By Marlène Barsoum
Théophile Gautier explores language in Mademoiselle de Maupin; therein lies his modernity. he's looking a language that could convey a fact that's not partial and hence embeds within the novel the mythic determine of the androgyne to rouse a idea of excellent expression, or «the androgynous discourse». Gautier has this recalcitrant referent soaring within the interstices of repetitions and the interaction of symptoms to illustrate that the androgyne is non-demonstrable yet that it exists as an concept and that the textual content of the androgyne is a story at the irremediable barriers of language.
Gautier’s quandary in Mademoiselle de Maupin, although, isn't constrained to the expression of the writer’s inevitable frustration while faced with the unrepresentable. He additionally provides voice to a longing that's greater in scope, particularly, the want for completeness in oneself. the parable of the androgyne, evoked in Mademoiselle de Maupin, serves to indicate to the common tale of the human striving for wholeness.
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Extra resources for Théophile Gautier’s "Mademoiselle de Maupin": Toward a Definition of the "Androgynous Discourse"
This process of dédoublement is evident both in d’Albert and Madeleine-Théodore’s letters. D’Albert writes to Silvio in chapter 2: “Tout ceci est fort loin de notre sujet, qui est, si je m’en souviens bien , l’histoire glorieuse et triomphante du chevalier d’Albert au pourchas de Daraïde, la plus belle princesse du monde, comme disent les vieux romans” (67–68); and further on, “Il n’y a rien de sinistre dans notre roman; il est couleur de rose, et l’on n’y verse d’autres larmes que celles du plaisir; .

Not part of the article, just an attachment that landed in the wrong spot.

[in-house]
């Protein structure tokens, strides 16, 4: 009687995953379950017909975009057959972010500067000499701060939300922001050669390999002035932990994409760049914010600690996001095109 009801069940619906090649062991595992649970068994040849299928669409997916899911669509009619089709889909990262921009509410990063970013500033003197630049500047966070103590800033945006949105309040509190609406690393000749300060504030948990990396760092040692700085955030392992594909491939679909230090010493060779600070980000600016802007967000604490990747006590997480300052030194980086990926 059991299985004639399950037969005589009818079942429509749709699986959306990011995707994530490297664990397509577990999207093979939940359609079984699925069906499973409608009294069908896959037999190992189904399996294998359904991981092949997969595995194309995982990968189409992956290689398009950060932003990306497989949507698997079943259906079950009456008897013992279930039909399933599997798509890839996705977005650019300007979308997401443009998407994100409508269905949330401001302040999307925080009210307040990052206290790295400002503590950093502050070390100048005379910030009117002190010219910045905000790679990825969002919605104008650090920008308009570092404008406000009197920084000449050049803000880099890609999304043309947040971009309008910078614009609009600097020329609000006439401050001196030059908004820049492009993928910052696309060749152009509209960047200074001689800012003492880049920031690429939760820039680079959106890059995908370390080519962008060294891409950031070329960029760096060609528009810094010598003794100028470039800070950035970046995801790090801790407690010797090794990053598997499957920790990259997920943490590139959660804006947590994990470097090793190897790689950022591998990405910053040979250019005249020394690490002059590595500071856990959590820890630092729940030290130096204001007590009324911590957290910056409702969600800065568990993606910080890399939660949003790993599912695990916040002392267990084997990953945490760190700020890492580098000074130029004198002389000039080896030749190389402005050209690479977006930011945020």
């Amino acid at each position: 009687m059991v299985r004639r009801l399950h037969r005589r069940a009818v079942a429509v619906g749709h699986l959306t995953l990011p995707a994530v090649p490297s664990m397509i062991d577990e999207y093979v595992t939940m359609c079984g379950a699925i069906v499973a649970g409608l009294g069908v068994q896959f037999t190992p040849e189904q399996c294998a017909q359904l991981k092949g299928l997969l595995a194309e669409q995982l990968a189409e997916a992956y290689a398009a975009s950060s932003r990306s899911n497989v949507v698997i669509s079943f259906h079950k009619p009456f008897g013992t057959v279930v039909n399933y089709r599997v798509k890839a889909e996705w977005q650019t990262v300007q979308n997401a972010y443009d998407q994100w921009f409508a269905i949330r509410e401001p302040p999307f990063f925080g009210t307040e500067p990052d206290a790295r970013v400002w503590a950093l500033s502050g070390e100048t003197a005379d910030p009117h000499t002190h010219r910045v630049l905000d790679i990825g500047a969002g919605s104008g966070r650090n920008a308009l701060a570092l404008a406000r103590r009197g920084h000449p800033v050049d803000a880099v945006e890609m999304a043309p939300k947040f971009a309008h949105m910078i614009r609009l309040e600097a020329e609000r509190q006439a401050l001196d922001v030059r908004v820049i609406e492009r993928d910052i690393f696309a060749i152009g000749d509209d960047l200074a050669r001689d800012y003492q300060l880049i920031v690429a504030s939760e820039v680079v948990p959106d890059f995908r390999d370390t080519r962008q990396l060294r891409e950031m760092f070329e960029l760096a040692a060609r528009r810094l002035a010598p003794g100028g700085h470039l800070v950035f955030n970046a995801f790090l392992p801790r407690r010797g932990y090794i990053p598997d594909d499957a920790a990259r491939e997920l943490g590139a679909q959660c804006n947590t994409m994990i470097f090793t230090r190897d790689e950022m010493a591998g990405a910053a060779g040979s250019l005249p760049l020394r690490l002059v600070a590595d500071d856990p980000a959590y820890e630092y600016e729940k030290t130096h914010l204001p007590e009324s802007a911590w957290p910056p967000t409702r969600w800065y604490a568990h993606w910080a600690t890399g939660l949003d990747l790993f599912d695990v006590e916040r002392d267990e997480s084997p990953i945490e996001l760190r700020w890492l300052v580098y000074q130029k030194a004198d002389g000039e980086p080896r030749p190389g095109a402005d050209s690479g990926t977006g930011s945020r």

Created in MadeleineThéodore’s image yet not her biological product leads the reader to question her significance. In addition to alluding to the master-pupil relationship among Classical artists, Gautier might be evoking a symbolic “pregnancy” with the “child”representing the culmination of a process of spiritual maturation. The linking of the artistic and the spiritual process is a known one. As Rank reminds us, the development of the soul began in art and the process of the humanization of the soul completed itself in art (Rank16).
Madeleine-Théodore appears as the character, Théodore, for the first time in chapter 5, in a description given by d’Albert, and does not assume her status as writer before chapter 10. Whereas d’Albert waxes poetic in describing his ideal of beauty in the first four chapters, MadeleineThéodore’s discourse, in chapter 10, offers a striking contrast in her systematic, logical and organized quest for a lover. Whereas no change is perceptible in d’Albert’s mode of writing throughout the novel, the same cannot be asserted of Madeleine-Théodore’s epistolary style.